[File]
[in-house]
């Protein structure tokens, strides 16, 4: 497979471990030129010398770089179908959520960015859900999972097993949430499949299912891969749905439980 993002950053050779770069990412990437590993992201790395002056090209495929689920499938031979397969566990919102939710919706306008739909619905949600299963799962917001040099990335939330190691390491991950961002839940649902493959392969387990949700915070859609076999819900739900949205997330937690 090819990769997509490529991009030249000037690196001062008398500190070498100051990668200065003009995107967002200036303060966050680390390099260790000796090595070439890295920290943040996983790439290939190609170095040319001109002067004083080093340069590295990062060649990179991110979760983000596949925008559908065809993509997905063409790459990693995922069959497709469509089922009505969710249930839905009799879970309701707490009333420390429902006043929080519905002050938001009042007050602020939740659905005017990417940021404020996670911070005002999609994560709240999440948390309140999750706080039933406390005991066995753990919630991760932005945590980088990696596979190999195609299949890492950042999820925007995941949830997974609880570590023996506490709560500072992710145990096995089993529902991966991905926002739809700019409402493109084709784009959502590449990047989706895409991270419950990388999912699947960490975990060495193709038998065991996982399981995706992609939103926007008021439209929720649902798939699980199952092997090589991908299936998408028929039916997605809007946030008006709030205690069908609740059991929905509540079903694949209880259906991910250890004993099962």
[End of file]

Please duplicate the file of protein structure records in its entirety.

[in-house]
């Protein structure tokens, strides 16, 4: 497979471990030129010398770089179908959520960015859900999972097993949430499949299912891969749905439980 993002950053050779770069990412990437590993992201790395002056090209495929689920499938031979397969566990919102939710919706306008739909619905949600299963799962917001040099990335939330190691390491991950961002839940649902493959392969387990949700915070859609076999819900739900949205997330937690 090819990769997509490529991009030249000037690196001062008398500190070498100051990668200065003009995107967002200036303060966050680390390099260790000796090595070439890295920290943040996983790439290939190609170095040319001109002067004083080093340069590295990062060649990179991110979760983000596949925008559908065809993509997905063409790459990693995922069959497709469509089922009505969710249930839905009799879970309701707490009333420390429902006043929080519905002050938001009042007050602020939740659905005017990417940021404020996670911070005002999609994560709240999440948390309140999750706080039933406390005991066995753990919630991760932005945590980088990696596979190999195609299949890492950042999820925007995941949830997974609880570590023996506490709560500072992710145990096995089993529902991966991905926002739809700019409402493109084709784009959502590449990047989706895409991270419950990388999912699947960490975990060495193709038998065991996982399981995706992609939103926007008021439209929720649902798939699980199952092997090589991908299936998408028929039916997605809007946030008006709030205690069908609740059991929905509540079903694949209880259906991910250890004993099962």